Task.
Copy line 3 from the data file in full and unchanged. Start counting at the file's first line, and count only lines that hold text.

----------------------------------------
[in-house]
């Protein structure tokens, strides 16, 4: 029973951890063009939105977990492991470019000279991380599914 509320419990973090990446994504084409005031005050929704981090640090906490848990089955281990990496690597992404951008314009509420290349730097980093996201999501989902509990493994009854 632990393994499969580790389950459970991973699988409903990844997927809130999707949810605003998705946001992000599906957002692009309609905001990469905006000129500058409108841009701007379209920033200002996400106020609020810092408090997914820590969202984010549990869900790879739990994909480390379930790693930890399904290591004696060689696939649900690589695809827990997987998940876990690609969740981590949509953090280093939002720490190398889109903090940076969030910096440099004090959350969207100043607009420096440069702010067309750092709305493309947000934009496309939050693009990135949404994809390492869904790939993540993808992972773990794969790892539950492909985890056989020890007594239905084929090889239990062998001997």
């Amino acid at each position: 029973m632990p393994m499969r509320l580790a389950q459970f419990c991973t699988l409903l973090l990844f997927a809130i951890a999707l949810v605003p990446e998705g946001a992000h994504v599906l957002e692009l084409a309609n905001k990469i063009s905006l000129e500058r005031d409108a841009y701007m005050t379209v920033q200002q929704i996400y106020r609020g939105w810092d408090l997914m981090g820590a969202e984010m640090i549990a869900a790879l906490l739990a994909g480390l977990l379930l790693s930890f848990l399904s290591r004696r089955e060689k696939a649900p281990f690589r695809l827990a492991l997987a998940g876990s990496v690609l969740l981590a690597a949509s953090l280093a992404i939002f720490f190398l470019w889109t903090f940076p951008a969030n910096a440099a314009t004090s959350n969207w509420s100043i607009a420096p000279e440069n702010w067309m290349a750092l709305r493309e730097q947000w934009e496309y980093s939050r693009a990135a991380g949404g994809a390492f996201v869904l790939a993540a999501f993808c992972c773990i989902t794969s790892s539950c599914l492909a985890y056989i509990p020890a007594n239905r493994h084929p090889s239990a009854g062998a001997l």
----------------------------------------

């Amino acid at each position: 029973m632990p393994m499969r509320l580790a389950q459970f419990c991973t699988l409903l973090l990844f997927a809130i951890a999707l949810v605003p990446e998705g946001a992000h994504v599906l957002e692009l084409a309609n905001k990469i063009s905006l000129e500058r005031d409108a841009y701007m005050t379209v920033q200002q929704i996400y106020r609020g939105w810092d408090l997914m981090g820590a969202e984010m640090i549990a869900a790879l906490l739990a994909g480390l977990l379930l790693s930890f848990l399904s290591r004696r089955e060689k696939a649900p281990f690589r695809l827990a492991l997987a998940g876990s990496v690609l969740l981590a690597a949509s953090l280093a992404i939002f720490f190398l470019w889109t903090f940076p951008a969030n910096a440099a314009t004090s959350n969207w509420s100043i607009a420096p000279e440069n702010w067309m290349a750092l709305r493309e730097q947000w934009e496309y980093s939050r693009a990135a991380g949404g994809a390492f996201v869904l790939a993540a999501f993808c992972c773990i989902t794969s790892s539950c599914l492909a985890y056989i509990p020890a007594n239905r493994h084929p090889s239990a009854g062998a001997l």